Hard Work

By Louis Avallone

Thomas Jefferson once said, “I’m a greater believer in luck, and I find the harder I work the more I have of it.” And he should know about hard work. Jefferson was America’s first secretary of state, our second vice president, and our nation’s third president. He drafted our Declaration of Independence, and successfully negotiated the Louisiana Purchase, which nearly doubled our young country’s size.

Indeed, then, if hard work is the cornerstone to acquiring “luck”, our country’s luck may be running out, especially if the folks in Washington continue to ignore that each one of us is responsible for our own individual prosperity and happiness. It’s called “the American dream”, and no one who has climbed that ladder – or pulled themselves back up when they have fallen – credits government spending and cradle-to-grave entitlements for their achievements.

This doesn’t keep liberals from peddling this prospect, though, and they seem to be making their case very well. A recent Pew Research poll indicates that almost a majority of Americans believe “the rich” are rich mainly because they know the right people or are born into wealth, rather than because of their own hard work, ambition, or education.

In fact, an economics professor, from Cornell University, wrote in the New York Times recently “talent and hard work are neither necessary nor sufficient for economic success.” Really?

And around the world, this sentiment appears to be growing. In eight of 21 countries, recently surveyed, fewer than half of the citizens believe hard work is a guarantee of success for most people.

You understand what we’re up against here, right? The virtue of hard work is in decline, and that’s not good. Of the 2.7 million people who dropped out of the labor force altogether last year, did you know that about 2.2 million of them say they’re not interested in finding a job anyway?

And why not? Some of them are retiring. After all, baby boomers are retiring now at the rate of 10,000 per day. Other folks may be going back to school, instead of work. And then there’s growing numbers of people sitting around doing nothing.

What liberals don’t understand is that most people don’t want just a handout – because a job is more than just income. More than just what we do to pay the bills. A loss of a job is the loss of control for folks to earn a living and take care of their families.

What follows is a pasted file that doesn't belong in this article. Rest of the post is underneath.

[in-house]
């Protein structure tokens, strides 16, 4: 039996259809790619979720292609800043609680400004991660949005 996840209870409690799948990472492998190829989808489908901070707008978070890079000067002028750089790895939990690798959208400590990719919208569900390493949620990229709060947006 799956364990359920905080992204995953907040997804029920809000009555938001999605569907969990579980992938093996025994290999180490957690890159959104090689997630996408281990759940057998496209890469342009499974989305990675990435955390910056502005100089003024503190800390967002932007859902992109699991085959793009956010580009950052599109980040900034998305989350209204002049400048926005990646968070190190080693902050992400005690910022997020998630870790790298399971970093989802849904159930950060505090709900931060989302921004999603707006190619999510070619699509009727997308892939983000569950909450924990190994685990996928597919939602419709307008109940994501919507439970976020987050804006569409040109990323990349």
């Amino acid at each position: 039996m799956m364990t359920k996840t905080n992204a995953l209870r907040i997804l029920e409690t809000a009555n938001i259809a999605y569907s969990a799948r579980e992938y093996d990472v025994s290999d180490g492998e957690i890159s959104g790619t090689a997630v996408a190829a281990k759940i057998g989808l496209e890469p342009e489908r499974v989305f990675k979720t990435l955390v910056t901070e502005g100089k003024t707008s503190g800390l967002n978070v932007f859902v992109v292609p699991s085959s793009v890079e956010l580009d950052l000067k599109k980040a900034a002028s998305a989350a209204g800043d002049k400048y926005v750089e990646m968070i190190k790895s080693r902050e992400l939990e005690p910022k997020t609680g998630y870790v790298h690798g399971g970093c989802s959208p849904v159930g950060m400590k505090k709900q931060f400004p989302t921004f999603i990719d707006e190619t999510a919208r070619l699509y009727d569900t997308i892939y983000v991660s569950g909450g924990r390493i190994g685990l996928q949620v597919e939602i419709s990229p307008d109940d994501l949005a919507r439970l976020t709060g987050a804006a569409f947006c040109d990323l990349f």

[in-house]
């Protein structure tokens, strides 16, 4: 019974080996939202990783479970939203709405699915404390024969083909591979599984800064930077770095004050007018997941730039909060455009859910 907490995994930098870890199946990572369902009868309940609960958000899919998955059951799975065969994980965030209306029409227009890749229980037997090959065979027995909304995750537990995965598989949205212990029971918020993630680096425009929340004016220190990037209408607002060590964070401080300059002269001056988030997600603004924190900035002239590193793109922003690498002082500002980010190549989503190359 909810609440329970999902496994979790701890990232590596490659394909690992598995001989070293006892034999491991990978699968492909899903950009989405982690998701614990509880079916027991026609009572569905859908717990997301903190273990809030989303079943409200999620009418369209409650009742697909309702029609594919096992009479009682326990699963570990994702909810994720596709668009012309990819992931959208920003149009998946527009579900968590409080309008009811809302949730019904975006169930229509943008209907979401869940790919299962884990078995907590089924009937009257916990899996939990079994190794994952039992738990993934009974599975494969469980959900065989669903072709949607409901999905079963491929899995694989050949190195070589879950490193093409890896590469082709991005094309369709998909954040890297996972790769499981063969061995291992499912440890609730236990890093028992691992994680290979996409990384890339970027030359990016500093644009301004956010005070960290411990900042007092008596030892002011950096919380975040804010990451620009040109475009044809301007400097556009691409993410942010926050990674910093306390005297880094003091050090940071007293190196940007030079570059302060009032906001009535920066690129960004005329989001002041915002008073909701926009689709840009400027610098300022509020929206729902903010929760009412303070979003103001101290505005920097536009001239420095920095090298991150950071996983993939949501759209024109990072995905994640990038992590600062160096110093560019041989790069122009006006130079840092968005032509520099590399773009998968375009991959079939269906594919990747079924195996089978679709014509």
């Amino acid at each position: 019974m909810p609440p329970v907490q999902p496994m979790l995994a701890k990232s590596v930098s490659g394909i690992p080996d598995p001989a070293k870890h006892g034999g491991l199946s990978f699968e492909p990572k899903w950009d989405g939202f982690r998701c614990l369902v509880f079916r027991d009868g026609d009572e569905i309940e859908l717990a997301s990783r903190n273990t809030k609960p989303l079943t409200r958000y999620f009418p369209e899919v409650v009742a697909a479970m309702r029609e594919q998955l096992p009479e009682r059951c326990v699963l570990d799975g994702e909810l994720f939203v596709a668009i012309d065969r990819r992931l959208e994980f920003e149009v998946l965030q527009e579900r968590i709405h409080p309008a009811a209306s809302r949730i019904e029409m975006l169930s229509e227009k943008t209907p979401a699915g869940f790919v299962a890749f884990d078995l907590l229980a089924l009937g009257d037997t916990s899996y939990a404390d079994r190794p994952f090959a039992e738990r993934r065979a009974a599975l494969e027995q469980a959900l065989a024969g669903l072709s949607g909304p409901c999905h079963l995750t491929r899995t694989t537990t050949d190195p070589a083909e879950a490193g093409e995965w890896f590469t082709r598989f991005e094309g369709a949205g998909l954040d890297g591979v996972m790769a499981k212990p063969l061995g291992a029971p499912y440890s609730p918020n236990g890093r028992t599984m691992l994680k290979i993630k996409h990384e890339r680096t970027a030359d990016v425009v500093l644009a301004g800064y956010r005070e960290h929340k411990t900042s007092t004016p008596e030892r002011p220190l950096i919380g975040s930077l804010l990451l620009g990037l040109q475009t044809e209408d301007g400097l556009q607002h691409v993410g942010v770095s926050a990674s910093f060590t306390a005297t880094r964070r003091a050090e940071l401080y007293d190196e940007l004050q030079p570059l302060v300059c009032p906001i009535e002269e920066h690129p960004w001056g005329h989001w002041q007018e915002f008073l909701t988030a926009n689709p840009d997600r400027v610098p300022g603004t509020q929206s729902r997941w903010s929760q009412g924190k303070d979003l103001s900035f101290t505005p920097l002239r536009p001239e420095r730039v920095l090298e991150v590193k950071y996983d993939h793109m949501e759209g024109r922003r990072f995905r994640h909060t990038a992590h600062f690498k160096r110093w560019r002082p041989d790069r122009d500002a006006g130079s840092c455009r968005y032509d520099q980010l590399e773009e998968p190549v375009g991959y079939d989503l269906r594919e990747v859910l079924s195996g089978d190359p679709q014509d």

Hard work is not just the physical effort alone, but it represents who we are as a country, and it is how we have defined ourselves to the world.

Handouts don’t reduce poverty or put a nation back to work. In fact, they provide only the illusion of economic benefit, considering that even after billions of dollars spent in Great Society programs since 1964, the poverty rate is actually higher today, than it was then.

Too many folks in Washington either don’t get it, or they care more about their next election than the next generation.

Nonetheless, it’s hard work that will put our nation back on the path it started upon, a path that was forged by thrift, integrity, and self-reliance. A path filled with those who believe “a penny saved is a penny earned”, and understand that “opportunity is missed by most people because it is dressed in overalls and looks like work”.

Now, this may all be too old-fashioned thinking, for our modern day leaders in Washington to grasp. Old-fashioned or not, history repeats itself, and in the words of Winston Churchill, “The farther backward you can look, the farther forward you are likely to see.”

And so here’s what I see, in any direction I look: Each one of us is responsible for our own individual prosperity and happiness – not government. Period. It starts there, and ends there.

Yes, you and I can see plainly where we need to lead the nation. The liberals in Washington only see where they need to lead their next re-election campaign. But that’s okay. We’ve got something on our side that they don’t: hard work. And a little “luck”.

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